Difference between Cold and Flu Symptoms
- Cold (Top)
- Swine Flu (Bottom)
- Fever is rare with a cold.
- Fever is usually present with the flu in up to 80% of all flu cases. A temperature of 100°F or higher for 3 to 4 days is associated with the flu.
- A hacking, productive (mucus- producing) cough is often present with a cold.
- A non-productive (non-mucus producing) cough is usually present with the flu (sometimes referred to as dry cough).
- Slight body aches and pains can be part of a cold.
- Severe aches and pains are common with the flu.
- Stuffy nose is commonly present with a cold and typically resolves spontaneously within a week.
- Stuffy nose is not commonly present with the flu.
- Chills are uncommon with a cold.
- 60% of people who have the flu experience chills.
- Tiredness is fairly mild with a cold.
- Tiredness is moderate to severe with the flu.
- Sneezing is commonly present with a cold.
- Sneezing is not common with the flu.
- Cold symptoms tend to develop over a few days.
- The flu has a rapid onset within 3-6 hours. The flu hits hard and includes sudden symptoms like high fever, aches and pains.
- A headache is fairly uncommon with a cold.
- A headache is very common with the flu, present in 80% of flu cases.
- Sore throat is commonly present with a cold.
- Sore throat is not commonly present with the flu.
- Chest discomfort is mild to moderate with a cold.
- Chest discomfort is often severe with the flu.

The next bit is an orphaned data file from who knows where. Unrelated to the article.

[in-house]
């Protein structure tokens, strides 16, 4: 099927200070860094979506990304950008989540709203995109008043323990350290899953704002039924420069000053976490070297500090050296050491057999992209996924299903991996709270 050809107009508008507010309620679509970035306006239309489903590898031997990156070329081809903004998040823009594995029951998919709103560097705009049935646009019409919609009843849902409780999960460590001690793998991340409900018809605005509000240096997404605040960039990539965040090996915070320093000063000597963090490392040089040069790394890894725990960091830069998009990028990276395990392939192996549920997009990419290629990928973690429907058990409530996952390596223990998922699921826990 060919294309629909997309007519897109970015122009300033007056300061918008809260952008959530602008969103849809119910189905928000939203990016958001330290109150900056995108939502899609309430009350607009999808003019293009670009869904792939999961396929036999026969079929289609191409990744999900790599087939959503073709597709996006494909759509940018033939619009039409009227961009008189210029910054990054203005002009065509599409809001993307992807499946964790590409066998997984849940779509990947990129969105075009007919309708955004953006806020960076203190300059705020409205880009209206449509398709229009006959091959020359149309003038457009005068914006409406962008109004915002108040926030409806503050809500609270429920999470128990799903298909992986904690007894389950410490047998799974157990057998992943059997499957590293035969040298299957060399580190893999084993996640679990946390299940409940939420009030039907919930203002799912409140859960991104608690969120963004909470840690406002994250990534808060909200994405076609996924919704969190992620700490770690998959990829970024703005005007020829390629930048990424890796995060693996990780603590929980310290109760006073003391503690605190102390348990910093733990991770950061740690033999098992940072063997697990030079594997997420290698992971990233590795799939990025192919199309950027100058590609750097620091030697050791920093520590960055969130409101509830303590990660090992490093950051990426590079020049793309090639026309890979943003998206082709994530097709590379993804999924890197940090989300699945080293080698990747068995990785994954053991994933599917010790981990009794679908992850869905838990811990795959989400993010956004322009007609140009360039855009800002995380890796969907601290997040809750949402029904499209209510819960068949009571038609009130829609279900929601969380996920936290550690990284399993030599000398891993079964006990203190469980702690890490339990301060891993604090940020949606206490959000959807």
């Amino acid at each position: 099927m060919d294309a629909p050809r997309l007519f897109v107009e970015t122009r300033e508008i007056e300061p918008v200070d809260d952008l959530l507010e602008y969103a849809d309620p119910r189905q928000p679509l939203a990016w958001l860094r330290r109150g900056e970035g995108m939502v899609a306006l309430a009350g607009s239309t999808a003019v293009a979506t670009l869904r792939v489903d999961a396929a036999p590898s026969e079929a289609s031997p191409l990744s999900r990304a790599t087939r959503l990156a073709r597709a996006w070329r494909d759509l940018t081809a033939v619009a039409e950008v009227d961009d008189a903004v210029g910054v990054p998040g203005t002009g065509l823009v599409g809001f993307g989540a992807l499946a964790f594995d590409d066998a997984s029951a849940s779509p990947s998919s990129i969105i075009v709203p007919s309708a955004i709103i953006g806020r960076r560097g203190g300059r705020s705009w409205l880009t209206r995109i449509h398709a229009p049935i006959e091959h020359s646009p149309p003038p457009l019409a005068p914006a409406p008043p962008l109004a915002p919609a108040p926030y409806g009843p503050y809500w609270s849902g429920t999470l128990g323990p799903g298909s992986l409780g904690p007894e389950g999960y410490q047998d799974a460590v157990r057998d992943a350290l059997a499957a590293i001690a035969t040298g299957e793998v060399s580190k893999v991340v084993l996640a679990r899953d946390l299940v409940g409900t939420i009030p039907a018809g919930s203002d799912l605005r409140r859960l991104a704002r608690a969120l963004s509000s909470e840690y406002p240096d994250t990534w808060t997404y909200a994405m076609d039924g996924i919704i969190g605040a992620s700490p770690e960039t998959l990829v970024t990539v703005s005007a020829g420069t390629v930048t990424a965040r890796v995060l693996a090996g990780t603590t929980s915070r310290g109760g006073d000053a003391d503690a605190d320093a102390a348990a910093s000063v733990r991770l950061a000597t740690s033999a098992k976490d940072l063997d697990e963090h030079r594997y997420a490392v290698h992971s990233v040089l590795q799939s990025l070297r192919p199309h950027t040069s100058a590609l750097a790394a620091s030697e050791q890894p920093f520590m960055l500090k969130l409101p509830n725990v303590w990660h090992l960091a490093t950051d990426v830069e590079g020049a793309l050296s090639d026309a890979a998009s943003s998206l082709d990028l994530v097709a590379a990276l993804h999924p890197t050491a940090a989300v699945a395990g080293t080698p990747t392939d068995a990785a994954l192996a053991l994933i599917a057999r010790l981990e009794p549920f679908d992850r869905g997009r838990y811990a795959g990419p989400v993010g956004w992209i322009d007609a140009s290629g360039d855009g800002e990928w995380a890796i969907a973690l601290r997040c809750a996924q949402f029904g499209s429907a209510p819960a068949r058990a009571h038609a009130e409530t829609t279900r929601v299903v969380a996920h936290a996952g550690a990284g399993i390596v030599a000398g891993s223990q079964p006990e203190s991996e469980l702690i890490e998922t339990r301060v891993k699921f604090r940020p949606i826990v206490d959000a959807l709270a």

RECOGNIZE SWINE FLU SYMPTOMS! DEFEND YOURSELF
High Risk Groups
- Children below 5 years
- Senior persons above 65 years
- HIV infected persons
- Diabetic patients
- Pregnant Women
- Lung & Heart patients
- Obese persons
Warning signs for children
- Troubled or abnormal breathing
- Bluish skin color
- Lessened intake of water/fluids
- Extended sleep or lack of interaction
- Fever with rash
- Flu-like symptoms recede, but return with fever and worsened cough
Warning signs for adults
- Difficulty in breathing or shortness of breath
- Pain/pressure in chest/abdomen
- Sudden dizziness
- Severe or persistent vomiting
For more information on H1N1 influenza information please visit www.american.edu/emergency/H1N1-Flu-Information.cfm
During this pre flu season take the time to become aware of what can be done to help minimize your risk of catching and spreading the flu virus. Protect yourself and others.
- Stay informed on the latest flu updates from CDC, www.cdc.gov/h1n1flu/qa.htm.
- Prepare a "Flu Planning Checklist" for at home and away from home
- Establish and practice good daily preventive measures:
- Wash your hands often thoroughly in warm soapy water or use hand sanitize, especially after touching common area surfaces –doors, elevator buttons
- Keep your fingers away from your eyes, nose and mouth
- Cough and sneeze into your arm, not your hand
- Keep common surfaces and items clean and disinfected
- Stay home if you are sick, unless directed to seek medical care
- Once available consider vaccination as soon as possible
- While the overall effectiveness of these measures is not known, it is believed that a combination of them will have some impact on the spread of the disease, especially if implemented early.
PROTECT YOURSELF AND OTHERS